Lieut. Col. James J.
Turner, Thirtieth Tennessee Infantry, commanding Tenth and Thirtieth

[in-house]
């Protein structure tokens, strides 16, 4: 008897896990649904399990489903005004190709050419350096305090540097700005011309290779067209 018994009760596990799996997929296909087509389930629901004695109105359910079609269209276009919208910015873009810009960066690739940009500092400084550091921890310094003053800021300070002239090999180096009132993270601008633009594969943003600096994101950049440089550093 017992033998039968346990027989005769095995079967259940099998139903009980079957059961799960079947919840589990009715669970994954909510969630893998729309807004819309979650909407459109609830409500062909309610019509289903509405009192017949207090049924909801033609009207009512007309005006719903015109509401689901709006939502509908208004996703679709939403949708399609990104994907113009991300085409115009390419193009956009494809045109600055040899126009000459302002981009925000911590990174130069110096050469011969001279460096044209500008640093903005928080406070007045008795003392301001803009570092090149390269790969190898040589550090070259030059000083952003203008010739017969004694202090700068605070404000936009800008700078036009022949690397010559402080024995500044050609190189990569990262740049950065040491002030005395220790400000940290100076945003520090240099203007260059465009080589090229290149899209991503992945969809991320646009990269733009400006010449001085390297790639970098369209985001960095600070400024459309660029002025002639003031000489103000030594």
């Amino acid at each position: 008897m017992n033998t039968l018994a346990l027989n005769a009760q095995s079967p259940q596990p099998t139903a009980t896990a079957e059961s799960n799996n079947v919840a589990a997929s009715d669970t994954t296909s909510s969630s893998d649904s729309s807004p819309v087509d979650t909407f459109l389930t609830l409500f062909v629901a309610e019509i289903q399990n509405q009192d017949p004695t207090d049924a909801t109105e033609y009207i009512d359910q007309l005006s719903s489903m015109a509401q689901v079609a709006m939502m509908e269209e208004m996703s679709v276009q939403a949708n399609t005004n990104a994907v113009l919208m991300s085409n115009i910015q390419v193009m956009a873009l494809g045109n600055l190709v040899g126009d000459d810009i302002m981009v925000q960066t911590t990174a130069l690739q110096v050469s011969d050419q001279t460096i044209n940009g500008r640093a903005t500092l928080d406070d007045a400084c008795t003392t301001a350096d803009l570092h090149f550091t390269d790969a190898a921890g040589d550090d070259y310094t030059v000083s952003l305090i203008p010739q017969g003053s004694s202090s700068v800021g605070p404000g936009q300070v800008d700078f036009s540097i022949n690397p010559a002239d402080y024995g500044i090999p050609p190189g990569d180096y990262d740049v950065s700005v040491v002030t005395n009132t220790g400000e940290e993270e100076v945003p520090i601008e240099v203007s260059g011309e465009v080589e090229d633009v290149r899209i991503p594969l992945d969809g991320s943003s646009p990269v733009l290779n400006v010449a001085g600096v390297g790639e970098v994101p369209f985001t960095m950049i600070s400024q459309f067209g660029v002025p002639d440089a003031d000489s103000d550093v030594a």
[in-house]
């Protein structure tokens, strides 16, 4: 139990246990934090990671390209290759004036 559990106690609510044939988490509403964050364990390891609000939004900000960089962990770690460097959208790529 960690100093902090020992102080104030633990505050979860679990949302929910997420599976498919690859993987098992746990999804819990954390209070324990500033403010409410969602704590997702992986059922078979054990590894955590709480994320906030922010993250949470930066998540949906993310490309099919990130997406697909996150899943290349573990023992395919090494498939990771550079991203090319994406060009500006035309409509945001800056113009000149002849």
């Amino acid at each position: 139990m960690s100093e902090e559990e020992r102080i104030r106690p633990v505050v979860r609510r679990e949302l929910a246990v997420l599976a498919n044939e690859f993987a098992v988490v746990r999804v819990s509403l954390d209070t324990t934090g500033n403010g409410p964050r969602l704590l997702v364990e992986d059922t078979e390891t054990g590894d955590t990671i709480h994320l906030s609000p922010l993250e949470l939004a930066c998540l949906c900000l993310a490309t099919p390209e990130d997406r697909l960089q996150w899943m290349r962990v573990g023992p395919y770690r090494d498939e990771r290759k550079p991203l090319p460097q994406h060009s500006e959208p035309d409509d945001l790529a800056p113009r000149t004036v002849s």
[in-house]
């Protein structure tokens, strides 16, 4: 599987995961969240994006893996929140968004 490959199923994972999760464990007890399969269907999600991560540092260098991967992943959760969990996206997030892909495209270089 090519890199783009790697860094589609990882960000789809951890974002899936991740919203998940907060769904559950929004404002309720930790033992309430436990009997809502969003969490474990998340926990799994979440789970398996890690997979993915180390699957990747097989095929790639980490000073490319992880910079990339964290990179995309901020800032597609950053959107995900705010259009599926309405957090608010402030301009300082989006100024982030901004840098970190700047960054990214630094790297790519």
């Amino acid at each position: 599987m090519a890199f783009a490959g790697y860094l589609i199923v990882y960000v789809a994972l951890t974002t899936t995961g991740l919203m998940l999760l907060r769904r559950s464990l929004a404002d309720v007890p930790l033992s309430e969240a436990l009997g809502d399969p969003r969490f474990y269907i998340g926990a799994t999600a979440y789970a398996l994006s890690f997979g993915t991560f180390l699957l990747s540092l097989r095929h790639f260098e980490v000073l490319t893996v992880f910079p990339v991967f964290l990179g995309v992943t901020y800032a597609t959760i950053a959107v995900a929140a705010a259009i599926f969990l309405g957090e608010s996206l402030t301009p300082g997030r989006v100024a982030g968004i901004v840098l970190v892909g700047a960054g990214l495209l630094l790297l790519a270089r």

We moved out on the Gallatin road about 9 a.m., and were posted first across the road, about 1 mile from town, during the first artillery fight. While thus posted we were ordered to move forward between the Gallatin and Utica roads, through the woods, for about half a mile, and were then formed in line of battle in the woods in front of an open field, with instructions to attack the enemy when the Fiftieth Tennessee became engaged, but as they made no attack we waited for further orders. While thus posted, the artillery was still engaged, and I could distinctly hear the commands of the Federal officers, some 400 yards in our front, forming in line of battle and also moving to our left in the direction of the Gallatin road. After remaining there for some fifteen minutes, we were ordered to move to the left about 600 yards, which we did at a double quick, and we then formed in line in the edge of a dense woods, a large field being in our rear. I ordered forward a company of skirmishers in our front, and immediately I heard the engagement open between the enemy and the Third Tennessee and Seventh Texas. At this juncture we received an order leaving it discretionary whether to attack the enemy or not. After waiting a few minutes the skirmishers were withdrawn, and we moved rapidly by the right flank for about 500 yards, and reached a position near that of the Third Tennessee, and after seven of the consolidated companies had filed into the field, the whole command changed direction by the left flank and moved forward rapidly in line. As soon as those in the field reached the crest of the hill, the enemy opened upon us from the front and right, and Colonel MacGavock ordered a charge, which was responded to with alacrity by all the command. The command charged forward gallantly, cheering and firing as they went. The enemy, being on our right flank and strongly posted in the woods in our front, poured into our ranks a most destructive fire. We, however, drove them from the field on our right flank and reached the woods, but were forced to fall back to the top of the hill, and I formed them immediately in rear of the crest of the hill, and ordered them to lie down and load and fire, so as to be protected from the enemy's fire, which continued very heavy. The three consolidated companies on the left wing being in a dense pine woods, could not move as fast as the balance of the command, and, seeing the right fall back, I ordered the left to halt on the crest of the hill, and lie down under cover and load and fire to the right and front. Colonel MacGavock, in a few seconds after ordering the charge, while gallantly leading his men, fell, mortally wounded, and some 5 commissioned officers of the Tenth Tennessee were wounded about the same time. The firing thus continued for about half an hour without intermission on either side.